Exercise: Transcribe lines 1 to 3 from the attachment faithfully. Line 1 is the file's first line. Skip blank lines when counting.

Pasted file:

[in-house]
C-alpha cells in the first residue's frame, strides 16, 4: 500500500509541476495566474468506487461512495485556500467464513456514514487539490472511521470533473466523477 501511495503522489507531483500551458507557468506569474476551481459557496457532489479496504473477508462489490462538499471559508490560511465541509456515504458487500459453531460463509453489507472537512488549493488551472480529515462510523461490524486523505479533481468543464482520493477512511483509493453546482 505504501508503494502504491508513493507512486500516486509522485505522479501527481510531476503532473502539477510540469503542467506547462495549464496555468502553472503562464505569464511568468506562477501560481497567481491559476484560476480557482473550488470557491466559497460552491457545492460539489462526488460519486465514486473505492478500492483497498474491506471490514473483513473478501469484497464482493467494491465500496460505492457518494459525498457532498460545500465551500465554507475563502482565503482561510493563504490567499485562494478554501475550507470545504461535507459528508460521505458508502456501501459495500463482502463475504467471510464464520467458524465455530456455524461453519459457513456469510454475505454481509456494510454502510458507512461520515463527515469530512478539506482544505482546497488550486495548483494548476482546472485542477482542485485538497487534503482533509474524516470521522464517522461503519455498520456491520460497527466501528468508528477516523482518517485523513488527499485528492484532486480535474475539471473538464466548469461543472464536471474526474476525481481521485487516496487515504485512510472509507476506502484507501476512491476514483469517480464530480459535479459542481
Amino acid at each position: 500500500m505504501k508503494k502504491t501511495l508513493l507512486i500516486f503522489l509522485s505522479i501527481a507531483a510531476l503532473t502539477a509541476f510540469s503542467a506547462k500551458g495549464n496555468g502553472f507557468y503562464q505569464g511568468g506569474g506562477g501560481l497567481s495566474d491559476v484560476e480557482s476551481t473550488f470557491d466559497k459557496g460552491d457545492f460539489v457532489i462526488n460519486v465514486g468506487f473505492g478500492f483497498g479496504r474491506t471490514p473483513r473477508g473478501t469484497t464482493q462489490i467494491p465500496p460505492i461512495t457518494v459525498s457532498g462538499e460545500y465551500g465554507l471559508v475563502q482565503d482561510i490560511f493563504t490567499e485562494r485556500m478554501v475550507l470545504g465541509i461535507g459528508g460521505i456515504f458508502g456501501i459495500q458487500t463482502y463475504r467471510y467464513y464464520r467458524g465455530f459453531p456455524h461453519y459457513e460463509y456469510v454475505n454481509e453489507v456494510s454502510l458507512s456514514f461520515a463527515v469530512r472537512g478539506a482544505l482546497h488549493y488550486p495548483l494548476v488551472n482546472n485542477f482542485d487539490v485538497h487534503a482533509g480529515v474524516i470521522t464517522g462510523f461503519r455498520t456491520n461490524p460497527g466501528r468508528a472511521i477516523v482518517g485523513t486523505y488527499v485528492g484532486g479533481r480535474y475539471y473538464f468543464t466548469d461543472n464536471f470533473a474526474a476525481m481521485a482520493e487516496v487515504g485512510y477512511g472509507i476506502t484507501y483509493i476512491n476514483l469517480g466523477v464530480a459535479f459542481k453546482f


[in-house]
C-alpha cells in the first residue's frame, strides 16, 4: 500500500509541476495566474468506487461512495485556500467464513456514514487539490472511521470533473466523477 501511495503522489507531483500551458507557468506569474476551481459557496457532489479496504473477508462489490462538499471559508490560511465541509456515504458487500459453531460463509453489507472537512488549493488551472480529515462510523461490524486523505479533481468543464482520493477512511483509493453546482 505504501508503494502504491508513493507512486500516486509522485505522479501527481510531476503532473502539477510540469503542467506547462495549464496555468502553472503562464505569464511568468506562477501560481497567481491559476484560476480557482473550488470557491466559497460552491457545492460539489462526488460519486465514486473505492478500492483497498474491506471490514473483513473478501469484497464482493467494491465500496460505492457518494459525498457532498460545500465551500465554507475563502482565503482561510493563504490567499485562494478554501475550507470545504461535507459528508460521505458508502456501501459495500463482502463475504467471510464464520467458524465455530456455524461453519459457513456469510454475505454481509456494510454502510458507512461520515463527515469530512478539506482544505482546497488550486495548483494548476482546472485542477482542485485538497487534503482533509474524516470521522464517522461503519455498520456491520460497527466501528468508528477516523482518517485523513488527499485528492484532486480535474475539471473538464466548469461543472464536471474526474476525481481521485487516496487515504485512510472509507476506502484507501476512491476514483469517480464530480459535479459542481
Amino acid at each position: 500500500m505504501k508503494k502504491t501511495l508513493l507512486i500516486f503522489l509522485s505522479i501527481a507531483a510531476l503532473t502539477a509541476f510540469s503542467a506547462k500551458g495549464n496555468g502553472f507557468y503562464q505569464g511568468g506569474g506562477g501560481l497567481s495566474d491559476v484560476e480557482s476551481t473550488f470557491d466559497k459557496g460552491d457545492f460539489v457532489i462526488n460519486v465514486g468506487f473505492g478500492f483497498g479496504r474491506t471490514p473483513r473477508g473478501t469484497t464482493q462489490i467494491p465500496p460505492i461512495t457518494v459525498s457532498g462538499e460545500y465551500g465554507l471559508v475563502q482565503d482561510i490560511f493563504t490567499e485562494r485556500m478554501v475550507l470545504g465541509i461535507g459528508g460521505i456515504f458508502g456501501i459495500q458487500t463482502y463475504r467471510y467464513y464464520r467458524g465455530f459453531p456455524h461453519y459457513e460463509y456469510v454475505n454481509e453489507v456494510s454502510l458507512s456514514f461520515a463527515v469530512r472537512g478539506a482544505l482546497h488549493y488550486p495548483l494548476v488551472n482546472n485542477f482542485d487539490v485538497h487534503a482533509g480529515v474524516i470521522t464517522g462510523f461503519r455498520t456491520n461490524p460497527g466501528r468508528a472511521i477516523v482518517g485523513t486523505y488527499v485528492g484532486g479533481r480535474y475539471y473538464f468543464t466548469d461543472n464536471f470533473a474526474a476525481m481521485a482520493e487516496v487515504g485512510y477512511g472509507i476506502t484507501y483509493i476512491n476514483l469517480g466523477v464530480a459535479f459542481k453546482f